Dr Jenny Harries, executive director of the British Health Safety Agency, spoke on the show Andrew Marr and said that one of the biggest threats this winter is the flu, noting that there could be between 11,000 and 60,000 deaths.
She said: “We have not been exposed to the flu before, people are more susceptible.”
Harries continued: “People are at a higher risk of death and serious illness if they are infected with the flu and Covid at the same time, and this does not seem to be a fact from our studies that many in the public understand.
However, she said that there was an “extremely good adoption of the vaccine”, which now prevents significant amounts of hospitalizations and deaths.
Marr asked if she was worried about the vaccine and this particular strain of flu because not so much flu was circulating, as a result of wearing the mask and staying in it.
Harries replied: “This is a more uncertain year, but I would certainly encourage everyone to go for the vaccine.
“As usual, we’re working with the WHO and looking at what happened on the other side of the world, because obviously their winter season is in the first place, and we have a multi-strain vaccine.”
However, she said that there is a certain degree of uncertainty, partly because of the smaller number of cases, but also because people will not come so much for testing, so there are fewer samples.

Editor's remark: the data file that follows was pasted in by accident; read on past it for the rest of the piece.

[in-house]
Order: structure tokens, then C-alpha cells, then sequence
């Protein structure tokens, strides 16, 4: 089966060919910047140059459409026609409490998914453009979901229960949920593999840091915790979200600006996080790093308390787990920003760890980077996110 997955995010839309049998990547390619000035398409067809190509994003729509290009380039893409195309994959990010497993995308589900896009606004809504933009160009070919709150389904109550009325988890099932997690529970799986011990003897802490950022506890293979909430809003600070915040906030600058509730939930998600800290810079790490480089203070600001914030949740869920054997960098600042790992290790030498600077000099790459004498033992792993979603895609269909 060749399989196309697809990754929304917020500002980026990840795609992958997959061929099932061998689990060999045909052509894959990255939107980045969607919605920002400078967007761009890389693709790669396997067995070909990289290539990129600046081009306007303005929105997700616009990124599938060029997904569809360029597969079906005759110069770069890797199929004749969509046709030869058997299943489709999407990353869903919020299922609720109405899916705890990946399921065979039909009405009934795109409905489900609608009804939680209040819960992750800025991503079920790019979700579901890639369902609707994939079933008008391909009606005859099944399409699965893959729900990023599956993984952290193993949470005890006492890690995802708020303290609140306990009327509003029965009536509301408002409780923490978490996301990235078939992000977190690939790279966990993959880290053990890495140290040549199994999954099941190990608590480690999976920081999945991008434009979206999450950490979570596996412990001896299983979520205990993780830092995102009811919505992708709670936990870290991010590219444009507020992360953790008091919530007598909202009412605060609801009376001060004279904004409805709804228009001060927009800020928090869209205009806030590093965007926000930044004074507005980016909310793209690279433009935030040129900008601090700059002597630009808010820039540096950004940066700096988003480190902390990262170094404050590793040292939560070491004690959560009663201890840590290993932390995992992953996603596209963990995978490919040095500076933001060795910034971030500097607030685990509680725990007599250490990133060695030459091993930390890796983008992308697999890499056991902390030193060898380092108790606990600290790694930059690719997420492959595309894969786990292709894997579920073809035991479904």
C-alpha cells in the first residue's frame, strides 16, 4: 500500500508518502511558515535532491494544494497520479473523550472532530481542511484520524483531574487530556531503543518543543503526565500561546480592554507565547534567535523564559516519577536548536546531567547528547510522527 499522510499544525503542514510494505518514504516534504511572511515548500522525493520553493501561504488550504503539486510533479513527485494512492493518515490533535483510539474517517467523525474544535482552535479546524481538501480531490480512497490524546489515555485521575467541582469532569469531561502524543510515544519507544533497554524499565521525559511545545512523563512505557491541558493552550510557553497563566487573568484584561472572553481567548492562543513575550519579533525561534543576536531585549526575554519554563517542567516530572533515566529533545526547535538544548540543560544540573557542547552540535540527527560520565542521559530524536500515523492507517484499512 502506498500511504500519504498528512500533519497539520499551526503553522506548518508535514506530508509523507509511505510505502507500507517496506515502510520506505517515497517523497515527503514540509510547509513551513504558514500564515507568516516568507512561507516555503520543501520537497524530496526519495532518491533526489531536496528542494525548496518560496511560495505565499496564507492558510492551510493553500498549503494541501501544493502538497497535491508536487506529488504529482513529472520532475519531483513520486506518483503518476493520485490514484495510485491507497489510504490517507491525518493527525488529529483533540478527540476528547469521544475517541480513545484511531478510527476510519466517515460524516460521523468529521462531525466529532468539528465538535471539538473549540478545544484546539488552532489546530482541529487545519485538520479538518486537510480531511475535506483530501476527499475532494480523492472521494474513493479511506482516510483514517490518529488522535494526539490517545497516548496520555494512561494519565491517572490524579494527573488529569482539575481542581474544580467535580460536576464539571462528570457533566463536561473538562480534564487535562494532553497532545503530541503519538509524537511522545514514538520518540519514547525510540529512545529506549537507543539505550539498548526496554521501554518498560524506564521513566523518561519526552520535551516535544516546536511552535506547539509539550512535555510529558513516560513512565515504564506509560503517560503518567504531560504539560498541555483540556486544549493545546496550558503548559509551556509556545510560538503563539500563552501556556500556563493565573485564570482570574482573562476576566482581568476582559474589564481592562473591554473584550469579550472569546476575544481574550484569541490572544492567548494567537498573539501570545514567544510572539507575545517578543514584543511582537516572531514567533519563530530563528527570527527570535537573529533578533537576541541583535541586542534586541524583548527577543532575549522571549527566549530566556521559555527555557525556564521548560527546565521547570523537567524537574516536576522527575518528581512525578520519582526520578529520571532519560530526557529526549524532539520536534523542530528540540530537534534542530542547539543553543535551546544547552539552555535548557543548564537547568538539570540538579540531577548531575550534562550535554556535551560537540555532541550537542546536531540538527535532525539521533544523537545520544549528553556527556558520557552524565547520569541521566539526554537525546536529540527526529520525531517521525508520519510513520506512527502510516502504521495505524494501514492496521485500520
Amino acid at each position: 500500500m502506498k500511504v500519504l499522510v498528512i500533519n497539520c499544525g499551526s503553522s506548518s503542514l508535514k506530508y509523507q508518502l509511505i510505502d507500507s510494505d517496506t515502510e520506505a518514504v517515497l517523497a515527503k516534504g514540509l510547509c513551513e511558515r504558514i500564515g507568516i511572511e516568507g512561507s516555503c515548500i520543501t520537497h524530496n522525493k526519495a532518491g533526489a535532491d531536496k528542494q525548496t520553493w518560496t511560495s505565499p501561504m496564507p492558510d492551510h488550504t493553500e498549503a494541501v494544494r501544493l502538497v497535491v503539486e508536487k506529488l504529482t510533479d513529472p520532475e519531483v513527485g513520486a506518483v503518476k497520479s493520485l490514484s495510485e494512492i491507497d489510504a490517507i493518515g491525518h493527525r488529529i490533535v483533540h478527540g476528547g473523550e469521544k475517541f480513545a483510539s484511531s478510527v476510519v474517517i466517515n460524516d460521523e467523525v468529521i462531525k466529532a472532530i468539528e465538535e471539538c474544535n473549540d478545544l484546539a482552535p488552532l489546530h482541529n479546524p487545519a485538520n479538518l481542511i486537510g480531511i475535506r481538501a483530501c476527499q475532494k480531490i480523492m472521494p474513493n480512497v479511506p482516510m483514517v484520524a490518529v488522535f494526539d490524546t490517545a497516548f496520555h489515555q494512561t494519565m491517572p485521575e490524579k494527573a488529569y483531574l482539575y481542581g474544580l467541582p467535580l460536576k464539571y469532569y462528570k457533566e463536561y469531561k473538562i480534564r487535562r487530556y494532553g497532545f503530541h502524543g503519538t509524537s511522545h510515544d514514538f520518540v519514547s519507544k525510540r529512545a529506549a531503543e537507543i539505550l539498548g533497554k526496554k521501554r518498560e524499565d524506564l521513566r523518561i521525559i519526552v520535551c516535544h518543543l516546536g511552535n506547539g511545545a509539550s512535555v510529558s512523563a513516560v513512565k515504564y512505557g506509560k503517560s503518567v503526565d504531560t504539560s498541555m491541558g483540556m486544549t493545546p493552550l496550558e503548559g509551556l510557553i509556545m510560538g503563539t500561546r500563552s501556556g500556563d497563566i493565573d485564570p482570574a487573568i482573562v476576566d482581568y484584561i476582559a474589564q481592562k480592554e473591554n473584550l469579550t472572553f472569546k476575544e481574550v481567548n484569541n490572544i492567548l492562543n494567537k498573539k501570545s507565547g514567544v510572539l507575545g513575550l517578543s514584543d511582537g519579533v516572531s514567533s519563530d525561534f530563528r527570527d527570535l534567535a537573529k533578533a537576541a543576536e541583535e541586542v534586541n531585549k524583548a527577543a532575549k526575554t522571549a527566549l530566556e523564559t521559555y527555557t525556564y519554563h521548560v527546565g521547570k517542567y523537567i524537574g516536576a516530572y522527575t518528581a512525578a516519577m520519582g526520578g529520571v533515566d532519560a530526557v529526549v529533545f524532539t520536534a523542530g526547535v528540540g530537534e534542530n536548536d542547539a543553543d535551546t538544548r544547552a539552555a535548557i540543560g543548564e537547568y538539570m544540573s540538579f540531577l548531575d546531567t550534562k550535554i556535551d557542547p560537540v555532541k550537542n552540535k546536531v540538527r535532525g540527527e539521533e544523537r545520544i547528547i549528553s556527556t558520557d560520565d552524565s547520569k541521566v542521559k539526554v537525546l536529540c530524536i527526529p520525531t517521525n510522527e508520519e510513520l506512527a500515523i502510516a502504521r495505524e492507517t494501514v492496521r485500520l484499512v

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She said: “This is probably the first season in which we will have significant amounts of COVID, as well as the flu.
“People’s behavior has changed, we are interfering more and more, winter is coming and everyone is going indoors.”
She added: “The difficulty is that at this moment of the pandemic, one of the most difficult times is to predict what will come.”
This is partly because we have different levels of vaccination and “little immunity declines in the elderly”, which is why there is an incentive system.
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Harries said that in the average flu season, there are about 11,000 deaths a year, “so we’re starting to move to a situation where COVID may not be the most important element.”
The NHS England said on Saturday that three weeks after the start of the program to increase the pressure, a total of 2.08 million third blows were given.
The third injection is given to the NHS for people most at risk of COVID-19, who received a second dose of the vaccine at least six months ago.
As with some other vaccines, the level of protection may begin to decline over time, and the booster aims to give you long-term protection.
Harries was asked how seriously we should take the problem children face, given that they are generally less at risk.
She said: “The critical point is that they are less at risk, but that does not mean that we should not take it seriously.”
She added that she thinks there is a really important balance between the risk of the virus and the risk of not attending school.
“I think it’s important to make sure that children don’t go to school if they are contagious,” she said.
The NHS is currently offering the first dose of the COVID-19 vaccine to people aged 16 and 17.
If you turn 18 within three months, you can get another dose.
The first dose of the vaccine against COVID-19 will be offered to children aged 12 to 15.
“If your child qualifies for two doses of the vaccine, you will be contacted by a local health service, such as their general practitioner, for an appointment,” the NHS website said.